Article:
The financial distress in the rural sector, especially borne by the farmers and reflected in farmer suicides, is a matter of concern for the nation. The rural economy housing nearly two-thirds of the population is vital for the development of the nation as it not only supplies food for consumption but also provides a market for industrial output. The rural people, due to lack of awareness of financial instruments, tend to borrow from different sources and then come under financial distress, on crop failure. In the next few years, the rural economy is expected to witness a revolution in availability of financial instruments mainly because of three recent schemes announced by the government. First, the prime minister’s Jan Dhan Yojana with a provision for insurance. Second, the gold monetization scheme announced in the budget by the finance minister. Finally, the Micro Units Development Refinance Agency (MUDRA) Bank which will provide credit to small entrepreneurs.
These three schemes are expected to unleash the creative potential in the rural areas and provide easy finance to convert ideas into manufactured products for the markets. India truly seems to be at the cusp of rural revolution and high growth, but there is a need to coordinate and monitor the developments in the rural sector to ensure a smooth transition.
The Jan Dhan Yojana has been successful in opening nearly 9 crore accounts in the rural areas. The opening of bank accounts implies that many financial instruments, including insurance and pension schemes, would begin to be made available to the public. The direct benefit transfers which will operate through the banking system will also ensure regularity of flow of liquidity in rural households and therefore opportunities for investment. The banking system, which mainly will be the conduit to the flow of resources, can be expected to offer more financial instruments to retain and park these funds within the system. Similarly, the post offices, with their reach of 1,40,000 branches in rural areas, can also be expected to introduce new schemes to tap these resources.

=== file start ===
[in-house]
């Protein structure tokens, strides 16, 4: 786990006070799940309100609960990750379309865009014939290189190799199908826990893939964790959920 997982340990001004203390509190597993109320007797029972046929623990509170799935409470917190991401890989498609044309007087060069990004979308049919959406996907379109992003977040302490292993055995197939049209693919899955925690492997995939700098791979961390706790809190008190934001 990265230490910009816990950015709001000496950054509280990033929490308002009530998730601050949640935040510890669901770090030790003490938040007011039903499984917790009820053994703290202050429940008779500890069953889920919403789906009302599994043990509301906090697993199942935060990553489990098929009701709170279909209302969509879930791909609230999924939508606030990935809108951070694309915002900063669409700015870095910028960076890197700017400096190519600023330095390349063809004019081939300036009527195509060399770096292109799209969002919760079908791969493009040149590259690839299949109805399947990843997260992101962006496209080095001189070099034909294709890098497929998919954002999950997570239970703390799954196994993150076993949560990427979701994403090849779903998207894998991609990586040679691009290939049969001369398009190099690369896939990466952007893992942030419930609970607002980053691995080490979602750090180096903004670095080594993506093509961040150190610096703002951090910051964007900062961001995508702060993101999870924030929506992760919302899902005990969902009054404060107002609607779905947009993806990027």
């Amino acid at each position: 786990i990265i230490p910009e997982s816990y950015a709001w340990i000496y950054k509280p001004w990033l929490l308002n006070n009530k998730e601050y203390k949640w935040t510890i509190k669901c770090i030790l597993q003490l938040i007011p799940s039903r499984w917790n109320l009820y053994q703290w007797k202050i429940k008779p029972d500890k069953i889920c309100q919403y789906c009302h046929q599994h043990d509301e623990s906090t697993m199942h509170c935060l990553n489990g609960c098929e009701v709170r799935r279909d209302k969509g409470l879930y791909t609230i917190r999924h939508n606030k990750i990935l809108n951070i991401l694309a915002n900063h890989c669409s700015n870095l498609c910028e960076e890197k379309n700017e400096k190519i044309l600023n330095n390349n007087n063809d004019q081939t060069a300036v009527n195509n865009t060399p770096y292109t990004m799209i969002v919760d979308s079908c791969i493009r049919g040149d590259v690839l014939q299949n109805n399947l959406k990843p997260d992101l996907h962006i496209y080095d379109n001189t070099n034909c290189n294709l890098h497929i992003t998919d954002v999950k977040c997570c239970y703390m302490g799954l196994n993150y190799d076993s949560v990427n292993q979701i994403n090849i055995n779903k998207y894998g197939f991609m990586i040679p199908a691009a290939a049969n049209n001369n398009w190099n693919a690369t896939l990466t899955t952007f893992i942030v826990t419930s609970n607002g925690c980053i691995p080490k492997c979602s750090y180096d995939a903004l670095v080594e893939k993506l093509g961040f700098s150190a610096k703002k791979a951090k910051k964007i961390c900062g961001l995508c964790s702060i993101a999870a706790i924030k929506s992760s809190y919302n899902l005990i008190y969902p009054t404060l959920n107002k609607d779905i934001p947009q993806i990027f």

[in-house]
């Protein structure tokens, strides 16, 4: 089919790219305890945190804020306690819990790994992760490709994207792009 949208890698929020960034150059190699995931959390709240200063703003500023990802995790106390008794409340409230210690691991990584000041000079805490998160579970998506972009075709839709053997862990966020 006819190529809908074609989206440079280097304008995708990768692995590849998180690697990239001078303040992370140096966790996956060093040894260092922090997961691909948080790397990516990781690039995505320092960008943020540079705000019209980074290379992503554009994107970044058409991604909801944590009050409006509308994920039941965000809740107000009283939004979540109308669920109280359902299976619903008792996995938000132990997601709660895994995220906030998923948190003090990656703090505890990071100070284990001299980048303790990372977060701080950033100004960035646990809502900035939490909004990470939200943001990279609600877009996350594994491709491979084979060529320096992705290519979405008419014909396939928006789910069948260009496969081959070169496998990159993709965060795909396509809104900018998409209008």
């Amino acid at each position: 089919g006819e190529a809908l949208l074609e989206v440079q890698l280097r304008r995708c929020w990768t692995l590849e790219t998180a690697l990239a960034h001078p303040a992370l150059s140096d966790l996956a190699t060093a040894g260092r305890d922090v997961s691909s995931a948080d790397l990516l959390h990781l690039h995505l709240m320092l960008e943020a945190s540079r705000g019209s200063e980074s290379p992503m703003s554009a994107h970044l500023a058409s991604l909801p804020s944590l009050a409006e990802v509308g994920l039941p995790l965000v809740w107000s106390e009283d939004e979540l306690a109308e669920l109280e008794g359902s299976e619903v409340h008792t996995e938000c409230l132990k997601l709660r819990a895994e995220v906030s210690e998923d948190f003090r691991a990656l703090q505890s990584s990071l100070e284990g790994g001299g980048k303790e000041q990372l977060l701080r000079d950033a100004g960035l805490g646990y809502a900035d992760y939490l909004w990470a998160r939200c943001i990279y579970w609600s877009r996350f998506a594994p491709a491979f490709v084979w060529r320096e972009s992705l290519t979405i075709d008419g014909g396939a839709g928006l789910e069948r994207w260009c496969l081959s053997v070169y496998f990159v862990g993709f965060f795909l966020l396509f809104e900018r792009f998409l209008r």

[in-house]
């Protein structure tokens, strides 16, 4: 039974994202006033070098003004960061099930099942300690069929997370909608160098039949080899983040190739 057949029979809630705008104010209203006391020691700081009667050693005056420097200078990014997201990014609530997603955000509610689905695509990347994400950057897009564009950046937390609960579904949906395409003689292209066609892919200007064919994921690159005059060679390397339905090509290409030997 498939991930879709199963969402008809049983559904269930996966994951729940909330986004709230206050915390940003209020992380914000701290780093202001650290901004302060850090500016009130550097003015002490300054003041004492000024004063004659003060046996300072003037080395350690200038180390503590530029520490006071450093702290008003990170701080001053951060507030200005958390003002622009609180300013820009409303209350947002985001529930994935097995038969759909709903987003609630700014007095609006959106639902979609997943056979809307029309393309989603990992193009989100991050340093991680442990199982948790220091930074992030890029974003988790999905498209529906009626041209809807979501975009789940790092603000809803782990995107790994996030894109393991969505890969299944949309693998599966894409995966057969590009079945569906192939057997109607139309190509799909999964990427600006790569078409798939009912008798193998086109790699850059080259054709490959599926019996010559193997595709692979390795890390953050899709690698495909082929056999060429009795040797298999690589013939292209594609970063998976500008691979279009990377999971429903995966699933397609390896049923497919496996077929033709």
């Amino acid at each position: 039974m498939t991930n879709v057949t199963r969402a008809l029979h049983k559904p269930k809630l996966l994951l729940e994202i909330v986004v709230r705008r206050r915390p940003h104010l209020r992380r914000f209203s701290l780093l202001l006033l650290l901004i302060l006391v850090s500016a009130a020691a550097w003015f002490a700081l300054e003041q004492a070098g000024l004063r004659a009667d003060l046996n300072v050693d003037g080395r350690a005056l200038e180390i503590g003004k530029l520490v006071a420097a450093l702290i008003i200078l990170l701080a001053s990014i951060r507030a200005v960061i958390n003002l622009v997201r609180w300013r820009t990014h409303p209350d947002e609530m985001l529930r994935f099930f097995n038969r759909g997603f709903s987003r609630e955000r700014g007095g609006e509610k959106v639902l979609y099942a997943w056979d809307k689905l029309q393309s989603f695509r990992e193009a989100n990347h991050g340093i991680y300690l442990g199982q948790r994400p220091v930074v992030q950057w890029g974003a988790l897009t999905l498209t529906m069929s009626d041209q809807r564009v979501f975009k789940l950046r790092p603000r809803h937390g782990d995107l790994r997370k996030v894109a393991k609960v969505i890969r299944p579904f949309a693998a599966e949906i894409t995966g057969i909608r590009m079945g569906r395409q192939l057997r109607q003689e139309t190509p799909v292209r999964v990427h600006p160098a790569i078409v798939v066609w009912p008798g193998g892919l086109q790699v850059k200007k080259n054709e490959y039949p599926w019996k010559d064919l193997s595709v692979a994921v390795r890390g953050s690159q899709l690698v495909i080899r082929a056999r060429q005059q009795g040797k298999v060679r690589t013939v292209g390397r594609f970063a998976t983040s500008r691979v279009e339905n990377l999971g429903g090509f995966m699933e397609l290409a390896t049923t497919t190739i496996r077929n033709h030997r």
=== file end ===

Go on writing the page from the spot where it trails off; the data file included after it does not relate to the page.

In India, generally people prefer to invest in gold and as per conservative estimates, about 30 per cent of the official estimates of 21,000 tonnes of gold held by the public is for investment purposes. This gold is expected to get monetised easily and result in pumping purchasing power into the hands of the rural public.MUDRA Bank (MB), with a corpus of `20,000 crore, will provide credit of up to `10 lakh to small entrepreneurs. MB is offering development support across the entire spectrum of beneficiary segments like land transport; community, social and personal services; and food and textile products.
Thus, the rural market is expected to be flooded with financial instruments and institutions in the next few years. The key player in the rural market would be small banks, cooperative banks, regional rural banks, local area banks, commercial banks, micro-finance institutions, self-help groups, post offices and MB. The type of instruments that can be anticipated in the market are bank deposits of different varieties, small saving instruments through the post offices, gold bonds and new instruments that would be floated by the above mentioned institutions. In addition, informal market participants like money lenders, mandi merchants and chit funds would continue in rural markets.